What a weekend. The wind was never less than gale force, the rain was equally perpetual. And being mid-winter, Wales was wholly underwater. A perfect time to test Husqvarna’s new adventure-travel bike, the Norden 901, and to trail-debut the RUST Yamaha Ténéré long termer. Or not.
However, winter lasts a long time here in the UK, and the desire to adventure eventually overcomes the reluctance to brave the elements, no matter how atrocious. So, despite the forecast of gale force winds, torrential rain and single-digit temperatures, adventure riding we went.
This ride was a bit different, though. Nearly all my adventure riding has been following others. Either physically or chasing their prepared route through a .gpx track or road book. This time – and this is something of a mission of mine for 2022 – I wanted to be self-sufficient. To create my own route in other words, in the spirit of going where no man has gone before (the spirit, not the actuality). This approach of course takes a bit of resourcing and plenty of planning so I now have an OS Maps subscription, TRF membership (which gives access to their excellent Green Roads mapping) plus – to convert all that info into navigational reality – a combination of a Garmin Montana 750i, Garmin Basecamp and the Garmin Explore App.
Creating a route isn’t immediately easy. After trial and error and a lot of wasted nights, I found that the OS Maps Premium subscription gave me the best maps to work from and decent enough (easy to understand) plotting capability to get started. The TRF’s Green Roads map is equally invaluable as an up-to-date locator and verifier of green road status – simply brilliant. Once I’d plotted the routes with OS Maps I then exported these as .gpx files. Because the routes are long and feature hundreds of nodes (or waypoints as I think they’re known) I then imported them into Basecamp and converted the routes into tracks and uploaded them onto an SD card to load into the Montana. Sounds simple, but without any prior experience and not calling on outside assistance this was weeks’ worth of evenings to finally make work. I’ve grown to really appreciate the strength and utility of the Garmin Montana 750i unit, but I have to say the operating system and the Basecamp application are not what you’d call intuitive. Hard work there learning the ropes – but ultimately worth the struggle (a detailed product test coming here soon).
After all the planning you’d think the ride experience would be plain sailing. Not so. Picking a weekend of winter storm fronts meant it was physically taxing. Equally, just because a green lane exists and is legal doesn’t mean it’s going to be rideable. At least not in mid-winter on a 205-kilo adventure bike on OEM low-profile road-adventure tyres. Yes, time and again we’d find ourselves spinning to a halt in slick mud. And then having to backtrack our way out. Other times we came across what I might call rock-stoppers – sections of rock, sometimes stepped, sometimes sloping slabs, sometimes loose stones, all streaming wet, that again constitute a barrier to adventure. Wingman Craig and I scaled the first serious rock barrier before deciding it wasn’t really GS-friendly (up or down). The second rock-stopper I reached after Craig had to make his dash for home and really I shouldn’t have solo’d it – one mistake and I’d have been in serious trouble.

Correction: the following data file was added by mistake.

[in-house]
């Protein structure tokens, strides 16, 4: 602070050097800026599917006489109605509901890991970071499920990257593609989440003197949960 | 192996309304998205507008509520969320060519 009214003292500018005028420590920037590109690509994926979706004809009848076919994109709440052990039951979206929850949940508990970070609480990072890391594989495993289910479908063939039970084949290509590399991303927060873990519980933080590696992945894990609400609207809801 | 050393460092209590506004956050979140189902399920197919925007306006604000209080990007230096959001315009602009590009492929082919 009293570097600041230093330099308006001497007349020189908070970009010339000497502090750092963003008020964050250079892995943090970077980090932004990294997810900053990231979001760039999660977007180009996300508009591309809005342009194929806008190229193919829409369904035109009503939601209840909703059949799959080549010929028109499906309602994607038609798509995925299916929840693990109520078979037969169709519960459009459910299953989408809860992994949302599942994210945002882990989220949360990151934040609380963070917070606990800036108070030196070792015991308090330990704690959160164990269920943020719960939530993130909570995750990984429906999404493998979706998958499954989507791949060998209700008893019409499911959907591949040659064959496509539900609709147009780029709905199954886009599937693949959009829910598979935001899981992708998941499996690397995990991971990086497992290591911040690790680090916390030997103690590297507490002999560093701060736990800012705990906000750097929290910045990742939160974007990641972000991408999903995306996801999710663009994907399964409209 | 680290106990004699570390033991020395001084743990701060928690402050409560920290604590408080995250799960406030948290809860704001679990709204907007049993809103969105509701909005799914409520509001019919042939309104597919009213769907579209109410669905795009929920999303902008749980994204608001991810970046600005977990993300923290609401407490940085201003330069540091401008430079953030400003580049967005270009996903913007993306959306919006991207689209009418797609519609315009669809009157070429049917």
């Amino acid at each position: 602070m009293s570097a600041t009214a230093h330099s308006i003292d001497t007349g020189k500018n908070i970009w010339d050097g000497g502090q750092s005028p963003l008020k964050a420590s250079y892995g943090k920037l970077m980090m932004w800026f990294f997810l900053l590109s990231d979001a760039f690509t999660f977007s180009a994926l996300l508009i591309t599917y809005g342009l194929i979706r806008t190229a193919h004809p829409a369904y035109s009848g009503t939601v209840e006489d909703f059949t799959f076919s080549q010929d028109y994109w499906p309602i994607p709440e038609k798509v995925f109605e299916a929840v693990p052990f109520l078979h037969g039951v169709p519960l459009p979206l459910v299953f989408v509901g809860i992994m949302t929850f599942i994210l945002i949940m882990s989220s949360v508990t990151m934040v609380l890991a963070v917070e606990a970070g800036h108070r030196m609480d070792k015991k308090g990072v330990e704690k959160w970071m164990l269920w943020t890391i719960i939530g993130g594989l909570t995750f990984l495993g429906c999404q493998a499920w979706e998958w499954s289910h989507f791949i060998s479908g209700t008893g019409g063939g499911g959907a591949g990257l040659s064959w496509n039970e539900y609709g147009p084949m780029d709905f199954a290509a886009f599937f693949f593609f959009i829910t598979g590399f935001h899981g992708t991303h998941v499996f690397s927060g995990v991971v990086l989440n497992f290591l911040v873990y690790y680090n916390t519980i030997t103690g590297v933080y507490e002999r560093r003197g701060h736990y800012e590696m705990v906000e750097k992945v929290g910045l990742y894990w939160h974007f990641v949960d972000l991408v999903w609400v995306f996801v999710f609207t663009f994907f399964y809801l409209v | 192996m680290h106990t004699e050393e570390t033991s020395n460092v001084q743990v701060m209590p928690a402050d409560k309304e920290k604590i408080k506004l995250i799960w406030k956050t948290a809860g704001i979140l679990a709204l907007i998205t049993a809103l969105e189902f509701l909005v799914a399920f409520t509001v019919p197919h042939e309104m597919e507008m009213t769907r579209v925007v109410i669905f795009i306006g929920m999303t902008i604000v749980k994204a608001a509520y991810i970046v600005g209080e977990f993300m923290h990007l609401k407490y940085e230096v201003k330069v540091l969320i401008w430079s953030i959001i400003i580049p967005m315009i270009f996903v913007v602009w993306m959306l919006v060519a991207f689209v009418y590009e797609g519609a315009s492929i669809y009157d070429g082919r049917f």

Possibly the highlight of the whole weekend was dropping into Nick Sanders’ Expedition Centre for the night – an opportunity to dry our kit, enjoy some excellent food and (best of all) to talk about everything and nothing with Nick and Caroline. Outside of their haven the weekend was just a rush of storm-force winds, horizontal rain and trail frustrations.
Of course, now, just a few days later, I’m only remembering the good bits and the ‘takeaways’ as we now call lessons. Takeaways like 175 miles takes a long time (too long) on 10mph trails and 20mph roads. Like… well, seek local knowledge on trail conditions ahead of time. And… five hours of motorway at the end of trail ride is one long haul to get home – albeit that’s the beauty of the adventure bike, it can do that (try it on your 450 EXC-F…).
Sounds like a disaster but it wasn’t (Craig might not agree), for despite all the calamity, my god we rode through some seriously beautiful scenery – and it was still so damn good to be out on the bike enjoying the wild country. Mostly on our own.
And for me, I learnt so much that my next self-guided foray will, I’m sure, be better. In the meantime, I have a newfound appreciation for all the work Robert Hughes and the Rally Moto team put into their UK adventure road book rallies. It takes a serious amount of time and resources to find and verify their tracks, and as well there’s all the permissions (from forestry agencies and land owners) they gain so their rides extend beyond just the green lanes. Robert’s relieving us of so much donkey work, giving us the best of the best and doing so much to bring adventure riding to life in the UK. Maybe it takes trying it for yourself to fully appreciate the mountain of work they put in. If you’ve not done so already, look them up: www.rallymoto.co.uk
But hey, being out there is what counts. And one way or another, adventure is there for the taking, right now on our doorstep. Break the malaise and get riding!